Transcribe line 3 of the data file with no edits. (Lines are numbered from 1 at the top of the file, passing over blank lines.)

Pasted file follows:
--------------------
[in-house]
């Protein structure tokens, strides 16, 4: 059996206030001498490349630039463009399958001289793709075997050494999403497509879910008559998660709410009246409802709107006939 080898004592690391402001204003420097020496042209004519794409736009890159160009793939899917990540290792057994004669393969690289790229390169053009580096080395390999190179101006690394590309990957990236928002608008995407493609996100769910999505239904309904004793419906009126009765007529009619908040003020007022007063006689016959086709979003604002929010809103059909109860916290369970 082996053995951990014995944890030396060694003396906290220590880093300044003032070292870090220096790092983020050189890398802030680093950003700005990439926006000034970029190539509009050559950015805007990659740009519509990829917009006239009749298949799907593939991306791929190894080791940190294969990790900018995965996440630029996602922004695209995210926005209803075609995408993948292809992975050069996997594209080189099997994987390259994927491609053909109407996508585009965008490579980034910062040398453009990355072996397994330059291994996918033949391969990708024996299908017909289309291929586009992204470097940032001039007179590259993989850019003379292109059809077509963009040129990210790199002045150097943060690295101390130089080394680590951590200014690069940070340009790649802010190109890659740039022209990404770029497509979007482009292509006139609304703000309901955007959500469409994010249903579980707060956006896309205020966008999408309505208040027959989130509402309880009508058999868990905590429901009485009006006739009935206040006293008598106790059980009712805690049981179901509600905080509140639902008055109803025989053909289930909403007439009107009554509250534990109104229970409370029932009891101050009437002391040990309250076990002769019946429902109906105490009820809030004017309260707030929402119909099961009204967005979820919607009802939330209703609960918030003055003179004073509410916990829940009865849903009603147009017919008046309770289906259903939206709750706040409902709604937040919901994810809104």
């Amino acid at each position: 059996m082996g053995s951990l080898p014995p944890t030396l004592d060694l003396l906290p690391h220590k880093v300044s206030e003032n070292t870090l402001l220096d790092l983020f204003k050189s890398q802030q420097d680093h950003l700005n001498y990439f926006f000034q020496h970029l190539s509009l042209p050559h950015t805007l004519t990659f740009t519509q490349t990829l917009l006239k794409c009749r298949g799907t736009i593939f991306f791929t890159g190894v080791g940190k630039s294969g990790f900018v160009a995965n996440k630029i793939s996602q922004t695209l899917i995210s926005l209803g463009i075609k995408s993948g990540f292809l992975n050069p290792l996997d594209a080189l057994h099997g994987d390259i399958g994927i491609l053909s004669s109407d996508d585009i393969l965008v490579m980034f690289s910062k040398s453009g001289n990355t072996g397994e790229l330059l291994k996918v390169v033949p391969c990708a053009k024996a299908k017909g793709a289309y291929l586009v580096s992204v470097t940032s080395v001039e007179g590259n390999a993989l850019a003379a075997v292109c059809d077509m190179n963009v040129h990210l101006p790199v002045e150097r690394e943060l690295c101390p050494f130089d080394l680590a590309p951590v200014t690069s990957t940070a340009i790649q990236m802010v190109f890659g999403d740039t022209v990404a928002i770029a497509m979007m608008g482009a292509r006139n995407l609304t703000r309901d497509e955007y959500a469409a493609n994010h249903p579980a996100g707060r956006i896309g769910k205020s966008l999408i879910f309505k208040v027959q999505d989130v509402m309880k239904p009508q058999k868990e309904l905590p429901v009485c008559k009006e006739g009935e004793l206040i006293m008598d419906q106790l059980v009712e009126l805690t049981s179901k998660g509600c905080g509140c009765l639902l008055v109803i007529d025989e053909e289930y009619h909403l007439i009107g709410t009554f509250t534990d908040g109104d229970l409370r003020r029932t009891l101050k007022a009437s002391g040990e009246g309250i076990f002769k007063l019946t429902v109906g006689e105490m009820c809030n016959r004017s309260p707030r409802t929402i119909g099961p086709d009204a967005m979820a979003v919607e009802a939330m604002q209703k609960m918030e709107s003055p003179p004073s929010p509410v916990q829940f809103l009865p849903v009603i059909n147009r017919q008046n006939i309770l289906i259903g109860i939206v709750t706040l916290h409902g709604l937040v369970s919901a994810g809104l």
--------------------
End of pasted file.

């Amino acid at each position: 059996m082996g053995s951990l080898p014995p944890t030396l004592d060694l003396l906290p690391h220590k880093v300044s206030e003032n070292t870090l402001l220096d790092l983020f204003k050189s890398q802030q420097d680093h950003l700005n001498y990439f926006f000034q020496h970029l190539s509009l042209p050559h950015t805007l004519t990659f740009t519509q490349t990829l917009l006239k794409c009749r298949g799907t736009i593939f991306f791929t890159g190894v080791g940190k630039s294969g990790f900018v160009a995965n996440k630029i793939s996602q922004t695209l899917i995210s926005l209803g463009i075609k995408s993948g990540f292809l992975n050069p290792l996997d594209a080189l057994h099997g994987d390259i399958g994927i491609l053909s004669s109407d996508d585009i393969l965008v490579m980034f690289s910062k040398s453009g001289n990355t072996g397994e790229l330059l291994k996918v390169v033949p391969c990708a053009k024996a299908k017909g793709a289309y291929l586009v580096s992204v470097t940032s080395v001039e007179g590259n390999a993989l850019a003379a075997v292109c059809d077509m190179n963009v040129h990210l101006p790199v002045e150097r690394e943060l690295c101390p050494f130089d080394l680590a590309p951590v200014t690069s990957t940070a340009i790649q990236m802010v190109f890659g999403d740039t022209v990404a928002i770029a497509m979007m608008g482009a292509r006139n995407l609304t703000r309901d497509e955007y959500a469409a493609n994010h249903p579980a996100g707060r956006i896309g769910k205020s966008l999408i879910f309505k208040v027959q999505d989130v509402m309880k239904p009508q058999k868990e309904l905590p429901v009485c008559k009006e006739g009935e004793l206040i006293m008598d419906q106790l059980v009712e009126l805690t049981s179901k998660g509600c905080g509140c009765l639902l008055v109803i007529d025989e053909e289930y009619h909403l007439i009107g709410t009554f509250t534990d908040g109104d229970l409370r003020r029932t009891l101050k007022a009437s002391g040990e009246g309250i076990f002769k007063l019946t429902v109906g006689e105490m009820c809030n016959r004017s309260p707030r409802t929402i119909g099961p086709d009204a967005m979820a979003v919607e009802a939330m604002q209703k609960m918030e709107s003055p003179p004073s929010p509410v916990q829940f809103l009865p849903v009603i059909n147009r017919q008046n006939i309770l289906i259903g109860i939206v709750t706040l916290h409902g709604l937040v369970s919901a994810g809104l």